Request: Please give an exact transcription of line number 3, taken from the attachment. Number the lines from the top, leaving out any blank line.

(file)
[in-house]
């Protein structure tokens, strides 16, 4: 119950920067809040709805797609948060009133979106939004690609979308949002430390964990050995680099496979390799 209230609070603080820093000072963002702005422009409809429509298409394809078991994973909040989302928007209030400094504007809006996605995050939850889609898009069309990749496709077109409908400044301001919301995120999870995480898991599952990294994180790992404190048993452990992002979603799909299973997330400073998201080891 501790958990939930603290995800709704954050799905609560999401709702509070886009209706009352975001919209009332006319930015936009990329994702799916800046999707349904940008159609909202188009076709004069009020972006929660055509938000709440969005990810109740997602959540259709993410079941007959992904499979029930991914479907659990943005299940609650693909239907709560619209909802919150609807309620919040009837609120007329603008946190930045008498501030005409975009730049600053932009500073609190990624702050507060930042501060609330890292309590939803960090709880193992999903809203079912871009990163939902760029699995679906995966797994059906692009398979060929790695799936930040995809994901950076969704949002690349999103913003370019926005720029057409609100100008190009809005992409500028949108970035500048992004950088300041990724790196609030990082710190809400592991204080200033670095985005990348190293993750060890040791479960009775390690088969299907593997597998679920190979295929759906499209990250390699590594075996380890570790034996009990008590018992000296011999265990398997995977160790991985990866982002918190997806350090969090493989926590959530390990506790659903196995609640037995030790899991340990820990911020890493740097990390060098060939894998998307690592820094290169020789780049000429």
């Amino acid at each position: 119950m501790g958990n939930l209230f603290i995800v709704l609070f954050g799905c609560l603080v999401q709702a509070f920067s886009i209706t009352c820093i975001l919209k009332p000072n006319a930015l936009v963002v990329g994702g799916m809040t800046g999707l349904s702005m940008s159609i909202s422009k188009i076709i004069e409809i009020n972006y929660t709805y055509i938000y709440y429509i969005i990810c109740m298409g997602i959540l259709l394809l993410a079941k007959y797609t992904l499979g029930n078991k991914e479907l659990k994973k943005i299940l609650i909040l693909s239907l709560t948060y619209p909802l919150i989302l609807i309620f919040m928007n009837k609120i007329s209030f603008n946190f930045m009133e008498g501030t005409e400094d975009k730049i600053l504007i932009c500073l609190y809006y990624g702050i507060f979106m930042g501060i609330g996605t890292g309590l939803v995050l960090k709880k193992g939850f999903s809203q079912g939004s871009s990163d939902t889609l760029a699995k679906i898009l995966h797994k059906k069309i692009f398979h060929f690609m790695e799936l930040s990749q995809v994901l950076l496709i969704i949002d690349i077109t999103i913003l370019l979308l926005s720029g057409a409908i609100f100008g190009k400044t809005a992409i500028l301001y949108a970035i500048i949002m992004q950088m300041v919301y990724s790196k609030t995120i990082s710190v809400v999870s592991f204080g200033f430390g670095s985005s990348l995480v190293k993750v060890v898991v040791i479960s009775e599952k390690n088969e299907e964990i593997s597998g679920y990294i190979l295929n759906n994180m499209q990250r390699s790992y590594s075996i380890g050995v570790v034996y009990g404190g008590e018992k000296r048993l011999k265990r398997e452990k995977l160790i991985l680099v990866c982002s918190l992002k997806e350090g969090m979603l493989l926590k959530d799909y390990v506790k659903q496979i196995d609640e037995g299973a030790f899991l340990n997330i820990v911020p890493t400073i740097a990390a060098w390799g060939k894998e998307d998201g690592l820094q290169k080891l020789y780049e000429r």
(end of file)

């Amino acid at each position: 119950m501790g958990n939930l209230f603290i995800v709704l609070f954050g799905c609560l603080v999401q709702a509070f920067s886009i209706t009352c820093i975001l919209k009332p000072n006319a930015l936009v963002v990329g994702g799916m809040t800046g999707l349904s702005m940008s159609i909202s422009k188009i076709i004069e409809i009020n972006y929660t709805y055509i938000y709440y429509i969005i990810c109740m298409g997602i959540l259709l394809l993410a079941k007959y797609t992904l499979g029930n078991k991914e479907l659990k994973k943005i299940l609650i909040l693909s239907l709560t948060y619209p909802l919150i989302l609807i309620f919040m928007n009837k609120i007329s209030f603008n946190f930045m009133e008498g501030t005409e400094d975009k730049i600053l504007i932009c500073l609190y809006y990624g702050i507060f979106m930042g501060i609330g996605t890292g309590l939803v995050l960090k709880k193992g939850f999903s809203q079912g939004s871009s990163d939902t889609l760029a699995k679906i898009l995966h797994k059906k069309i692009f398979h060929f690609m790695e799936l930040s990749q995809v994901l950076l496709i969704i949002d690349i077109t999103i913003l370019l979308l926005s720029g057409a409908i609100f100008g190009k400044t809005a992409i500028l301001y949108a970035i500048i949002m992004q950088m300041v919301y990724s790196k609030t995120i990082s710190v809400v999870s592991f204080g200033f430390g670095s985005s990348l995480v190293k993750v060890v898991v040791i479960s009775e599952k390690n088969e299907e964990i593997s597998g679920y990294i190979l295929n759906n994180m499209q990250r390699s790992y590594s075996i380890g050995v570790v034996y009990g404190g008590e018992k000296r048993l011999k265990r398997e452990k995977l160790i991985l680099v990866c982002s918190l992002k997806e350090g969090m979603l493989l926590k959530d799909y390990v506790k659903q496979i196995d609640e037995g299973a030790f899991l340990n997330i820990v911020p890493t400073i740097a990390a060098w390799g060939k894998e998307d998201g690592l820094q290169k080891l020789y780049e000429r």